In certain custody proceedings, the court may order an assessment called a Voice of the Child Report (VCR) to ensure that children have the opportunity to have a voice. The usual procedure is to have a counsellor meet with the child and listen to them and then report back to the court what was said (this is assuming the child gives permission for that to occur – the child may not wish to have the conversation shared). Such a report provides information about what the child thinks about his or her life and the issues in dispute between the parents to the court to assist in the decision-making process and ensures that both parents have a neutral party helping them to hear their children’s voices.
Is the Voice of the Child Report used to determine “best interest”?
No, the Voice of the Child Report is not designed to determine what is in the child’s best interest nor to offer the child a choice – the report simply describes what the child wishes to say to his or her parents and to the Court.
What gets shared?
Voice of the Child Reports are child-focused. Should a child who sees me for a VCR decide that he or she does NOT wish their voice to be heard, that’s their choice. Everything that is shared in my office by a child is confidential unless the child decides otherwise (this excludes my legal and ethical mandates for breaching confidentiality – see below)*.
How does it work?
I require at least 3 meetings/interactions with the child. In the first one (usually 1 1/2 to 2 hours), we meet in my office and talk about confidentiality and whatever it is they wish to share with me. During that first meeting, the child will be asked if I can take notes and if there is anything they do not want said to their parents or the decision-maker (typically the courts).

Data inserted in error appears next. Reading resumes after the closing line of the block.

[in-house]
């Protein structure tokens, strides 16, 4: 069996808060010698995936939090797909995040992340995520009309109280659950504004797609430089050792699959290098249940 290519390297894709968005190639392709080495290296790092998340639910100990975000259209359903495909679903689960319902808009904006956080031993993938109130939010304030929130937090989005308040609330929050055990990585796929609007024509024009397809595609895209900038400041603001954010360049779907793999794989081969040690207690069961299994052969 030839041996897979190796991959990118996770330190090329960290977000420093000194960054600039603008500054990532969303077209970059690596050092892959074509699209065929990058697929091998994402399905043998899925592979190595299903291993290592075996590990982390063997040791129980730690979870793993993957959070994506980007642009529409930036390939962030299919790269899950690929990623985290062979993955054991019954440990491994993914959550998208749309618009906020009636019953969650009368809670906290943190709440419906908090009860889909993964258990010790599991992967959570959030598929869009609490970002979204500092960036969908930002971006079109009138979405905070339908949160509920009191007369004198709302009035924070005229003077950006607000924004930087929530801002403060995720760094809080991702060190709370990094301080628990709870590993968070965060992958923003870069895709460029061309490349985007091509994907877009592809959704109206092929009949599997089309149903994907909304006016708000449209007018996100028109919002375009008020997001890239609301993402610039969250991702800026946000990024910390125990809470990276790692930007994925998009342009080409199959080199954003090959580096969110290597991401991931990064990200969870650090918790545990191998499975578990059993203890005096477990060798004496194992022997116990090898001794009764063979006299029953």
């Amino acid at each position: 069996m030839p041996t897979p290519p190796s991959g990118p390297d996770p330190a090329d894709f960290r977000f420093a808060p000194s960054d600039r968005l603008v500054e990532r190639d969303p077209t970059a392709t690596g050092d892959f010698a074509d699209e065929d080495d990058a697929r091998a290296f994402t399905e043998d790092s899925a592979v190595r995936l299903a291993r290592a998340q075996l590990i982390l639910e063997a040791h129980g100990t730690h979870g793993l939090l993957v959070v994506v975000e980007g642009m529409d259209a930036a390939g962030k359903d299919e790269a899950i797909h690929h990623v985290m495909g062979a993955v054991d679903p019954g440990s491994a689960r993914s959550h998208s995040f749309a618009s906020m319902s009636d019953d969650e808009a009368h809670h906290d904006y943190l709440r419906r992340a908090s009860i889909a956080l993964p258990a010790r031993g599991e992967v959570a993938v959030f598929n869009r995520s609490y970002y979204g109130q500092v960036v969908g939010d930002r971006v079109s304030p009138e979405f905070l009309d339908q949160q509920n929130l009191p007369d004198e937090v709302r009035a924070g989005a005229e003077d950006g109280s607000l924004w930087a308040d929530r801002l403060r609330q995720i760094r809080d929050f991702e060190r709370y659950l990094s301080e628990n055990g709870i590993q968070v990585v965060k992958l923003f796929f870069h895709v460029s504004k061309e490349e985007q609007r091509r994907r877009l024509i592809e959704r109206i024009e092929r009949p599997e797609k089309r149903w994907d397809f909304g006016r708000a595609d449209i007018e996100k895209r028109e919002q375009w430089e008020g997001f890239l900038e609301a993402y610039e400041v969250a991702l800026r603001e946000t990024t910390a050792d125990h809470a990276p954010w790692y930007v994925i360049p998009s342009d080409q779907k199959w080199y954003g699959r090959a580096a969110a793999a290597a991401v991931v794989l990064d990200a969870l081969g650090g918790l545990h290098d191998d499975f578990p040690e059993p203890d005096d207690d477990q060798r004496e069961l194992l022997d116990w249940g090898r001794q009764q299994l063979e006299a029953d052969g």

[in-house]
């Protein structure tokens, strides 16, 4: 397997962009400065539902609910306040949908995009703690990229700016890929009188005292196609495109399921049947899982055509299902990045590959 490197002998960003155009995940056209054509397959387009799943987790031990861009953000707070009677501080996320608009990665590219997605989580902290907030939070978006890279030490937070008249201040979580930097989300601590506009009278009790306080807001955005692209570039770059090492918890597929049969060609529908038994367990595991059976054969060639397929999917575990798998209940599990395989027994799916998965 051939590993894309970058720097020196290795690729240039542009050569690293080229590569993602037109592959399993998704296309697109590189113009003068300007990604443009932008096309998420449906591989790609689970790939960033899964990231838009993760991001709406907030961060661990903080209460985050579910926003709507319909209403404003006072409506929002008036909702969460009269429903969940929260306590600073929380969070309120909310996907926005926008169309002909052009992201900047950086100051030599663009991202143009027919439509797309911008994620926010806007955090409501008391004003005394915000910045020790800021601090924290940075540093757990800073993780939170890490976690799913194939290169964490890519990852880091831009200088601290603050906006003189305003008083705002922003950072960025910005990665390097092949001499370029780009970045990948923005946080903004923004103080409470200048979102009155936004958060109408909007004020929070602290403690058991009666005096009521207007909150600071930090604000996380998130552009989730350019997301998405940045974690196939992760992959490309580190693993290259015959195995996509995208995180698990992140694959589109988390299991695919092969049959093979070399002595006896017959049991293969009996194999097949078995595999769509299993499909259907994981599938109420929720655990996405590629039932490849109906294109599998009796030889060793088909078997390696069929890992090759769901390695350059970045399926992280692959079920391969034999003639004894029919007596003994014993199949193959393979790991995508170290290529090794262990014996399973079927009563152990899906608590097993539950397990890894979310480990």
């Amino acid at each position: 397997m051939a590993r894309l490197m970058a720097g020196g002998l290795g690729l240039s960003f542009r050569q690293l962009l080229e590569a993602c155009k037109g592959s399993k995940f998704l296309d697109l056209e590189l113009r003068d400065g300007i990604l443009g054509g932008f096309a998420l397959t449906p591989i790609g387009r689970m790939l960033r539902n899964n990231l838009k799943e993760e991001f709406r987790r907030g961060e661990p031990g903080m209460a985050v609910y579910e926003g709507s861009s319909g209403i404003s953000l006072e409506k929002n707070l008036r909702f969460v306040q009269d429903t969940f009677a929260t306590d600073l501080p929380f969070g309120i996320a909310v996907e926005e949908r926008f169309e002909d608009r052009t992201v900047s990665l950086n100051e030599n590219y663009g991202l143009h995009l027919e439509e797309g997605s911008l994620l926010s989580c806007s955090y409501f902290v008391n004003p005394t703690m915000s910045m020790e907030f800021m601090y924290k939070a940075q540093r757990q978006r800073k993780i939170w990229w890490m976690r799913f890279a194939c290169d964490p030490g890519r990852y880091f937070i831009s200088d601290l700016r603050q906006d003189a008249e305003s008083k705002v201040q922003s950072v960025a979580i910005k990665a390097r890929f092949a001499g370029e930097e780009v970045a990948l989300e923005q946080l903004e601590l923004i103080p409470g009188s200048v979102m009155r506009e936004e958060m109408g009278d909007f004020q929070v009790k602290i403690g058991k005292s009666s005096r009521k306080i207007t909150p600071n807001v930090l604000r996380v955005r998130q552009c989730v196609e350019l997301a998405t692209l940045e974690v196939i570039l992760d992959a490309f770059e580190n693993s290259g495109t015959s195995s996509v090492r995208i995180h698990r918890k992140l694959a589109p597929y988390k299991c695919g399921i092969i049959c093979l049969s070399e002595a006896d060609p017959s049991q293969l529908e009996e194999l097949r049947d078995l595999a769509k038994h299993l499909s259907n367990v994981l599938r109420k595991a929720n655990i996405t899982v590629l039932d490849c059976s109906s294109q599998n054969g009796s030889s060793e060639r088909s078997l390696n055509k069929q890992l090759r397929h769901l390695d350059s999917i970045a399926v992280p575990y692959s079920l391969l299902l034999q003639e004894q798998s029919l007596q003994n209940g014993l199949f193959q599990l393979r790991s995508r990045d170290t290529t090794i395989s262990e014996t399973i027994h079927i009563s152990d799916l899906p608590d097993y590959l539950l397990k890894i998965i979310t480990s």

At the end of the first meeting, I will read my notes about what I think they have told me back to them. I reassure them that nothing will be done with my notes until we have met a few times and they have had the chance to say everything they wanted to say and that they are still fine with it being given to the decision-makers.
In each subsequent interaction, typically 1 hour each, the meeting may take place at another neutral location (such as a park or playground) or again, in my offices, and we go over what the child told me, they will have the opportunity to make additions, remove information, or makes changes as they feel the child wants and he/she confirms what they want to say.
Can I talk to you first about my child?
I will not engage in preliminary interviews with the parents nor with their respective representative as it is not my practice to share in advance the specific kinds of questions I might ask the child. This prevents any coaching and avoids situations where if one parent dislikes the report they assume the other parent coached the child on the questions and what to say.
What is the purpose?
The purpose will be to give decision-makers insight into the child’s life – what does the child think is working or not working? What would the child like to see changed? What would they like to remain the same? Are there specific activities they like or dislike? How do they feel about their time and interactions with each parent – would they like different arrangements and how do they see that happening?
How long does it take?
Typical Voice of the Child Reports require 4-6 hours of interaction per child and an additional 3-4 hours of preparation per report.
How much does it cost?
VCR rates are billed at $150/hour plus HST
*Times when confidentiality may be breached:
- If there is reason to believe the client is at risk of harming themselves or someone else
- If disclosures of abuse to a vulnerable population are made
- In the case of court-ordered release
** Please note ** If you are involved in divorce or custody litigation, and I am requested to appear at a deposition or in trial, you will be financially responsible for my court fee, which is $1500 per day (or any part thereof) due to my inability to be accessible or available for other clients on those days.